Thursday, February 25, 2010

Meet The Fierce

Last week, conversation happened on Twitter around the recent Theatre on the Net panel hosted by Canadian Theatre Critics Association (CTCA) and Tarragon Theatre after Amanda Campbell blogged about it. Essentially, there were people on the panel who were dismissive of social media and a sense that internet reviewers were not legitimate critics because they weren't going through an editing process.

It started out as an idea for prominent Toronto theatre writers on Twitter to have their own panel, which quickly turned into a lighthearted plan to form an alternative to the CTCA. The first meeting promises "Hostility! Wine! Theatre!" I, wanting to hang with the cool kids, asked if I could tag along and was brought into the group.

So here are The Fierce (according to their Twitter bios):

Catherine Kustanczy @catekustanczy: Journalist, Producer, Interviewer, Broadcaster, Foodie, Artist, Painter, Dancer, Prancer, Vixen(sometimes).

Amanda Campbell @mt_champion: I review theatre in Toronto and I love it.

Kelly Cameron @broadwaybabyto: Broadway nut, film geek, writer and reader - self described nerd, passionate about promoting the arts through social media. And I dabble in finance.

Megan Mooney @mooneyontheatre: I'm a Toronto theatre writer who spends a ridiculous amount of time at Jet Fuel.

Glenn Sumi @glennsumi: NOW Magazine editor/writer covering theatre, movies, comedy, dance, books, whatev.. CTV News Channel entertainment blabber

ETA: I've been asked to mention that this is all in good fun. The Fierce is really about the cutting edge of internet critical engagement. I'm excited to see where this is headed.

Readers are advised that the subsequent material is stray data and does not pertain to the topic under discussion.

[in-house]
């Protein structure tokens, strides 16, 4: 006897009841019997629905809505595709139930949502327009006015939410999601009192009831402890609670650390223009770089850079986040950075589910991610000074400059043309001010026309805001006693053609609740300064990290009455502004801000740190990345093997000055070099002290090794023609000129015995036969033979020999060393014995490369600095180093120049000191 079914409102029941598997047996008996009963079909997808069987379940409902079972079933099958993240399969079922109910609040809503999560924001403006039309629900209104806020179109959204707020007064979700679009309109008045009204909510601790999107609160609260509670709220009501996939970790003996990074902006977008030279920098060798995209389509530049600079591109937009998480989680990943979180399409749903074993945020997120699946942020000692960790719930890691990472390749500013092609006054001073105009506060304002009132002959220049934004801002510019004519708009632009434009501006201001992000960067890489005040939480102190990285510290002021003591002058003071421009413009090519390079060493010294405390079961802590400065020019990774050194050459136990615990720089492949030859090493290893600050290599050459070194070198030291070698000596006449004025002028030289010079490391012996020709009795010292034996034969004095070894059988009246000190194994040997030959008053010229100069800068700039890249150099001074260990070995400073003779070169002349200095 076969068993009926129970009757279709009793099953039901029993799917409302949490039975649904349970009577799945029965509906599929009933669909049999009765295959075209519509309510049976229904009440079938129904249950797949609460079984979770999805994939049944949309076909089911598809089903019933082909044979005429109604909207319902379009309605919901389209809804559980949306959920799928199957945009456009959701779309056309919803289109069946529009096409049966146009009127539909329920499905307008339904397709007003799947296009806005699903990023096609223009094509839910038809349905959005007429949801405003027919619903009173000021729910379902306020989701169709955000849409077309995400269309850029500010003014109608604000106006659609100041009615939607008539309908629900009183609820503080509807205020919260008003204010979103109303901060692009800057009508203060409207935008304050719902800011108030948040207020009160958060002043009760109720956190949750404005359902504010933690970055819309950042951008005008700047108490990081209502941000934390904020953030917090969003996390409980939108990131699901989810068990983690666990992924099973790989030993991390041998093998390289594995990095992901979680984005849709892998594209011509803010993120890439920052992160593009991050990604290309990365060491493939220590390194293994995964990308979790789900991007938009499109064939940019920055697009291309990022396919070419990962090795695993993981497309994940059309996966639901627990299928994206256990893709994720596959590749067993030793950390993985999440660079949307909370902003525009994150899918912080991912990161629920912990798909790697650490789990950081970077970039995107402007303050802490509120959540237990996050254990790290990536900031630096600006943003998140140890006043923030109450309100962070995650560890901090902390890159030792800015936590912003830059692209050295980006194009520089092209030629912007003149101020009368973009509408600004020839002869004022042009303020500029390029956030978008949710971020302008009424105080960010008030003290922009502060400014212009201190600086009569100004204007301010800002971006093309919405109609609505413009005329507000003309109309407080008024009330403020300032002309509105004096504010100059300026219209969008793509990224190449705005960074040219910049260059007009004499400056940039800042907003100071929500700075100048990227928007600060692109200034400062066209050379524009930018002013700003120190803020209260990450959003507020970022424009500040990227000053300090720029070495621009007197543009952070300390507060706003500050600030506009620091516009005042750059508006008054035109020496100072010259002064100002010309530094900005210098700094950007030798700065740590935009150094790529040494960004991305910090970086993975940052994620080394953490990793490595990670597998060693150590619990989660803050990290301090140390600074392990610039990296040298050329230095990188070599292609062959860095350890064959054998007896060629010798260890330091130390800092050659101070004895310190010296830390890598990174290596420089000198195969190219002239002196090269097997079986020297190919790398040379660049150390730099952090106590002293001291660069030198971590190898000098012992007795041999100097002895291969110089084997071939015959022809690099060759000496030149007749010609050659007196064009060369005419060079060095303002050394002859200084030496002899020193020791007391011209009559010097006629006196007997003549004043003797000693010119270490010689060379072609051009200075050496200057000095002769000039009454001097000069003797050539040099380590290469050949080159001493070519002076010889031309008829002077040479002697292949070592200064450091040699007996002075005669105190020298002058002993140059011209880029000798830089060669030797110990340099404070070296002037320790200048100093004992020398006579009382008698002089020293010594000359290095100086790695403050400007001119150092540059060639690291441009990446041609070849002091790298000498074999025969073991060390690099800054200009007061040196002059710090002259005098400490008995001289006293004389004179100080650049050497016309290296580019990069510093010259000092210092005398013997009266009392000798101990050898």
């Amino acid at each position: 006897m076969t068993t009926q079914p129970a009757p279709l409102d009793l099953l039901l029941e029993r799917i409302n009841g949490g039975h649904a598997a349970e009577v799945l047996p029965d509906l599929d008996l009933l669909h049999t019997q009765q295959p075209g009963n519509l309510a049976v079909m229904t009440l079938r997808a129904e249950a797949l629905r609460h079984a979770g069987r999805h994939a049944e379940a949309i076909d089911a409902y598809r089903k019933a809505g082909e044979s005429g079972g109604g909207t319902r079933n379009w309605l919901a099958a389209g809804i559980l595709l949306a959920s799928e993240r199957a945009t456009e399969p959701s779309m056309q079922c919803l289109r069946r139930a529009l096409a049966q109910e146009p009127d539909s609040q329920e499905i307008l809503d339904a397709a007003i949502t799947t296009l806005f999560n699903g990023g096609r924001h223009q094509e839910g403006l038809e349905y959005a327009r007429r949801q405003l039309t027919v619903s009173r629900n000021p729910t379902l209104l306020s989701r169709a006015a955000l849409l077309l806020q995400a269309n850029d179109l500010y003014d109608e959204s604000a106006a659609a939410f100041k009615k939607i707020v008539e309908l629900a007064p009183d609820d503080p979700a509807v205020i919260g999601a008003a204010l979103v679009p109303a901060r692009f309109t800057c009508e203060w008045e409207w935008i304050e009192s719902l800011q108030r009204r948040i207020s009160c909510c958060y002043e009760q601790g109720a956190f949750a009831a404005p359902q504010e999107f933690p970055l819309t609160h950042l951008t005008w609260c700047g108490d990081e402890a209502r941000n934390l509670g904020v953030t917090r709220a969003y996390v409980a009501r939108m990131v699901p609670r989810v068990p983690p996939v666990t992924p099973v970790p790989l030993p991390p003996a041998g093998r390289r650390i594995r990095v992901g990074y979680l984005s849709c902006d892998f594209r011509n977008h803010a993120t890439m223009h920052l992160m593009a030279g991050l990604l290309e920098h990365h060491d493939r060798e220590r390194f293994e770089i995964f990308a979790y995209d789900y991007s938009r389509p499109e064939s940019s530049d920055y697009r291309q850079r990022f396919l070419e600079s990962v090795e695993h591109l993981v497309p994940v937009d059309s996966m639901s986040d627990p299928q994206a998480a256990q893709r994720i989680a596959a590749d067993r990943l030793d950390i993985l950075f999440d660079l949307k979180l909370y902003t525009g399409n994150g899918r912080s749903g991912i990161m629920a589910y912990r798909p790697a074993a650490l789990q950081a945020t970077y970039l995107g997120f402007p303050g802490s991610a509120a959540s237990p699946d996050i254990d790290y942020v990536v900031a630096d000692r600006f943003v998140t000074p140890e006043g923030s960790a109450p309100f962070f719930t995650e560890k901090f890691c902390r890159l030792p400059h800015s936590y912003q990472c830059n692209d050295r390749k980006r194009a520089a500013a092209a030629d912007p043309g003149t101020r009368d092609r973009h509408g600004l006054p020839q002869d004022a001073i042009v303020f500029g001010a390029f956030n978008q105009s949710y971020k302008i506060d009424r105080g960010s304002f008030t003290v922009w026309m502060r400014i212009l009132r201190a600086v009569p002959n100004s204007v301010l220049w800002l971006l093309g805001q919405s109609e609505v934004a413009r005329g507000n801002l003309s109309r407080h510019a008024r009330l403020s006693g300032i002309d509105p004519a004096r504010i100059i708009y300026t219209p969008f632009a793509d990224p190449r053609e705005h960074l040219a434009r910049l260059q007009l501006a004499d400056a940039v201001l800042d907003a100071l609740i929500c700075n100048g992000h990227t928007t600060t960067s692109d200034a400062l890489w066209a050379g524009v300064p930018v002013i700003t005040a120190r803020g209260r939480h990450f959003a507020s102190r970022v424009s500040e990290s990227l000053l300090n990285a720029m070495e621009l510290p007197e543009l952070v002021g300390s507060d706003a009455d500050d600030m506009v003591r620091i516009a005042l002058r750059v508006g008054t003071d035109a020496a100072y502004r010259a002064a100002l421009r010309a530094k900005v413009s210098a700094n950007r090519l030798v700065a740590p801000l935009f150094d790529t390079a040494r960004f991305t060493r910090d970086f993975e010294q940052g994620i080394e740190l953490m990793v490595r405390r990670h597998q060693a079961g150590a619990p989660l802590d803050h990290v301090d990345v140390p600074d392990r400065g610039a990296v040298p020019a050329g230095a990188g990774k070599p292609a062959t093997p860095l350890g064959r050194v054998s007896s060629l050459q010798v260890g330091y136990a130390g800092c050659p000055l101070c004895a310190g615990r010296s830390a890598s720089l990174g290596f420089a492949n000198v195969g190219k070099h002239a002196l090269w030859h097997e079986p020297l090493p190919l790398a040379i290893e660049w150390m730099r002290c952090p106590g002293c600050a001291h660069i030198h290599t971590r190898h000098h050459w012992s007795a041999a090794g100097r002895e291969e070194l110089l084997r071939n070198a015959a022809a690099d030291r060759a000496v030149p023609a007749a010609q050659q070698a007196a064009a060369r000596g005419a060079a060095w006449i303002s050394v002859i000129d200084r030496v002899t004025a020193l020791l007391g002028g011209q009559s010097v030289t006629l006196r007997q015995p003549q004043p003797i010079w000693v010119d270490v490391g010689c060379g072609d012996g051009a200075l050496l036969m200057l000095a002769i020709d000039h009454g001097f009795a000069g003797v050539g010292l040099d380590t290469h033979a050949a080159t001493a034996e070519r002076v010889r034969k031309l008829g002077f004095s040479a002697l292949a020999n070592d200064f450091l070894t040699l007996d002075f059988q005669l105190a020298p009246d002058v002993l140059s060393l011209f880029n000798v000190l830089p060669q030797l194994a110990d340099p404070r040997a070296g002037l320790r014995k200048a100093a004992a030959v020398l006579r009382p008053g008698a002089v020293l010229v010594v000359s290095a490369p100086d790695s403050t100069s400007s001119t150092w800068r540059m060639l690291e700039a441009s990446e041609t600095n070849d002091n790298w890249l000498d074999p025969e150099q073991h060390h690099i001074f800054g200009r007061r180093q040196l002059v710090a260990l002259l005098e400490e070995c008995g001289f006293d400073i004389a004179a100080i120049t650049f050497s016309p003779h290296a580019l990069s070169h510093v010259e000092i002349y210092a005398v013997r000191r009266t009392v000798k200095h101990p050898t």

Monday, February 22, 2010

Hitting the Button

Yes, it's a curling term. I've been spending a scary amount of time watching men's curling at the Olympics. Never underestimate the power of a successful, attractive man. I'm also a huge fan of men's figure skating and ice dance, so a lot of my life is revolving around the Olympics these days.

It's also put me in mind of the last Olympics, when funding for international arts export was cut and we were galvanized to plead the cause of funding for the arts. Sadly, nothing has changed. In the case of BC, it's gotten worse. We never did get the chance to use the Olympics as a jump-off point for the arts - the Cultural Olympiad is happening but you wouldn't know it from CTV's coverage.

I still believe in the necessity of partnering with amateur athletes to make the case for funding what we do. In the wake of disappointing finishes off the medal podium, they are going to hear the same call for cuts as we did. This is a golden opportunity if we can leverage it. The question is, how? I'm open to suggestions.

Thursday, February 18, 2010


Last night I had the privilege of seeing Birdland Theatre & Talk is Free Theatre's production of Assassins. I'm very grateful as I found out this morning that the rest of the run is now sold out.

I was especially curious about the show for a couple of reasons. One was that I saw Canadian Stage production in 1994, with my friend Christopher Shyer playing Booth. It's particularly memorable as my grandmother had died that morning, so seeing the show was part of my grieving process. The other reason was that we had Jay Davis and Evan Builing do The Ballad of Booth in Sondheim in September, which ended up being one my personal highlights of the experience. Jay is in this production but in a different role, and it is thanks to him I got to see it.